As part of the social science activities in the SAFE FOODS project, social science researchers want to know:
- How the current food risk management practices are perceived by various stakeholders
- Which factors drive consumer confidence in food risk management
For this purpose, SAFE FOODS has a multi-phase research programme, employing mixed methods in five European countries:
SAFE FOODS researchers have examined how key stakeholders perceive both the practice and effectiveness of food risk management. The objective of this study was to identify similarities and differences in perceptions held by consumers and experts with an interest in food safety. Initial research used focus group and follow-up interviews to identify key factors in the evaluation of food risk management practices. Data were collected in Denmark, Germany, Greece, Slovenia and the UK. The results indicate that, whilst there are some similarities between consumers and experts regarding what constitutes good practice in food safety management, there are also differences that need to be addressed if consumer confidence in risk management is to be strengthened (Houghton et al., 2006; van Kleef et al ., 2006).
Both consumer and expert participants believed that good management involved the development and maintenance of systems of control over hazards and that risk managers needed to be proactive in preventing the development of “food crises”. They also emphasised the importance of timely and appropriate risk communication. Some differences in perceptions were also found. Expert participants were generally more positive about existing food risk management practices, although they did identify a number of shortcomings or constraints. This study identified several important factors in the evaluations of food risk management, indicating a need to integrate societal concerns and values more efficiently into risk assessment and risk management procedures, as well as a need to optimize risk communication based on this type of knowledge (van Kleef et al., 2006).
Based on the results of the previous qualitative studies, a survey was developed to model the factors that drive consumer evaluations of food risk management practices and their relative importance. An additional aim of the present study was to assess the extent to which these factors are subject to cross-cultural variation in different European member states (Germany, Denmark, United Kingdom, Slovenia and Greece). The questionnaire was filled out by over 2500 respondents in these five countries and showed that consumers’ evaluations of food risk management practices are dependent on several factors, which include proactive consumer protection and trust in the expertise of food risk managers.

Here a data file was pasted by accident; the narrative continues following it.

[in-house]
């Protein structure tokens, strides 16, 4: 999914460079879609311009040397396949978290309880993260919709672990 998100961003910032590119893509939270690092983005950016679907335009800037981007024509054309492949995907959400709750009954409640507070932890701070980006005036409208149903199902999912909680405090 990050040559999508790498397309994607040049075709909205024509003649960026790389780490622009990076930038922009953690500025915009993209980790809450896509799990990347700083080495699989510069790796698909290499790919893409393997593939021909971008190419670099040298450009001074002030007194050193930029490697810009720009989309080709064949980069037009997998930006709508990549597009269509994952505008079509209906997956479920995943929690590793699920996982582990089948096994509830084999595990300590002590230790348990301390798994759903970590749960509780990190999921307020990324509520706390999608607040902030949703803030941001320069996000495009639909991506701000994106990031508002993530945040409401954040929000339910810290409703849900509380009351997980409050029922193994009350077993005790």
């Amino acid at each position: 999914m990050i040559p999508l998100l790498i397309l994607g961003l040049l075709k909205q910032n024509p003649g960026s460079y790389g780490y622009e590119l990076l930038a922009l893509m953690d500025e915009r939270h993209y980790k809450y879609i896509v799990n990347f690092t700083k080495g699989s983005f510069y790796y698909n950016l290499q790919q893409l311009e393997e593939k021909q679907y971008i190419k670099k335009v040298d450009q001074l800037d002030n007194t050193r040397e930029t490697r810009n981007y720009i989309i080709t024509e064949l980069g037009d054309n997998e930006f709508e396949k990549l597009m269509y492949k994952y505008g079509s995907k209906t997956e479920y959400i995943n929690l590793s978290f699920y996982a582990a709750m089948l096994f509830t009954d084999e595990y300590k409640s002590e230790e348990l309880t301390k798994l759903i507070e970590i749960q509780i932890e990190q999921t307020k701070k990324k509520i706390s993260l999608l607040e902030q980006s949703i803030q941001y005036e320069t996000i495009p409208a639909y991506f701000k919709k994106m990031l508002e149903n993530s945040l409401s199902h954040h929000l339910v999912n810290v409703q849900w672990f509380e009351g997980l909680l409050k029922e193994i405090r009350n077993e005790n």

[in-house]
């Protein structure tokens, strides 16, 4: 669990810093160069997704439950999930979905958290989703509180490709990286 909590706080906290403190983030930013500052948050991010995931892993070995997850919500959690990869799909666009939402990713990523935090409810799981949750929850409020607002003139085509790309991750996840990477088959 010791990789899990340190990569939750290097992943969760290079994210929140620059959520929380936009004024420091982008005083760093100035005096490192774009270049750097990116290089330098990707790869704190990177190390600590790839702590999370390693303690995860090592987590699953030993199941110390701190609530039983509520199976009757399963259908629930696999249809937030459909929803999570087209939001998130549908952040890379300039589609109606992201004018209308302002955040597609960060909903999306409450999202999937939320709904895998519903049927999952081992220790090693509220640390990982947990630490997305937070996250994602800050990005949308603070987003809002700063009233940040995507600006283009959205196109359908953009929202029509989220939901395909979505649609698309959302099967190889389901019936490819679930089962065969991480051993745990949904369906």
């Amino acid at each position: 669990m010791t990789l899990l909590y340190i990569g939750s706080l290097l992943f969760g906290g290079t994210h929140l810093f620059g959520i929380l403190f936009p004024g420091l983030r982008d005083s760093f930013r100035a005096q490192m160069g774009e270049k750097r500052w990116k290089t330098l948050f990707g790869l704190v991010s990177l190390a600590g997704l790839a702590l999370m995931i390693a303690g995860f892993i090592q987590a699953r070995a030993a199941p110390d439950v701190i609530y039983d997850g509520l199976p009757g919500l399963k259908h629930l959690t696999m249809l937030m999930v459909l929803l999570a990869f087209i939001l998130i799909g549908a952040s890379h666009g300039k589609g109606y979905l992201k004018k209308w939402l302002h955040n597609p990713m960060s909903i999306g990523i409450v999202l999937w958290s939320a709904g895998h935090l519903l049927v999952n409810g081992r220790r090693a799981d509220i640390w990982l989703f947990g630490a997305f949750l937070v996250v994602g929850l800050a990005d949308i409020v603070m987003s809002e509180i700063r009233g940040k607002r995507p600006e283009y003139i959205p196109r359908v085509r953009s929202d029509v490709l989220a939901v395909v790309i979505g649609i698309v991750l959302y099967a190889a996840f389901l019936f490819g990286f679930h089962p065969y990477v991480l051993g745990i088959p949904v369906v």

Next, information experiments were carried out to check the impact, when doing risk communication, of different factors that affect the perception of food risk management practices. The factors were pointed out in the previous study. With this information a survey was presented to 1600 respondents. The results will provide the knowledge for formulating risk communication strategies that will boost consumer confidence in food safety.
What are the implications of these results? How can this information be used to improve food safety risk analysis approaches?
The outcome of these studies has implications for the development and implementation of new risk management policies. There is a need to integrate societal concerns and values more efficiently into risk assessment and risk management procedures, as well as to optimize risk communication based on this type of knowledge. Proactive communication with relevant end-users - including consumers - about emerging food safety problems, may increase confidence in risk management practices. These outcomes have been incorporated into the new SAFE FOODS risk analysis framework, representing a substantial part of the input in the model.
SAFE FOODS overall objectives
- To understand consumer perceptions, attitudes and beliefs regarding food risk management
- To understand differences between consumers, experts and decision-makers regarding their perceptions of food risk management
- To identify strategies to communicate uncertainty and variability in risk assessment
- To provide recommendations for better food risk analysis that can be included in the newly proposed SAFE FOODS Risk Analysis Framework.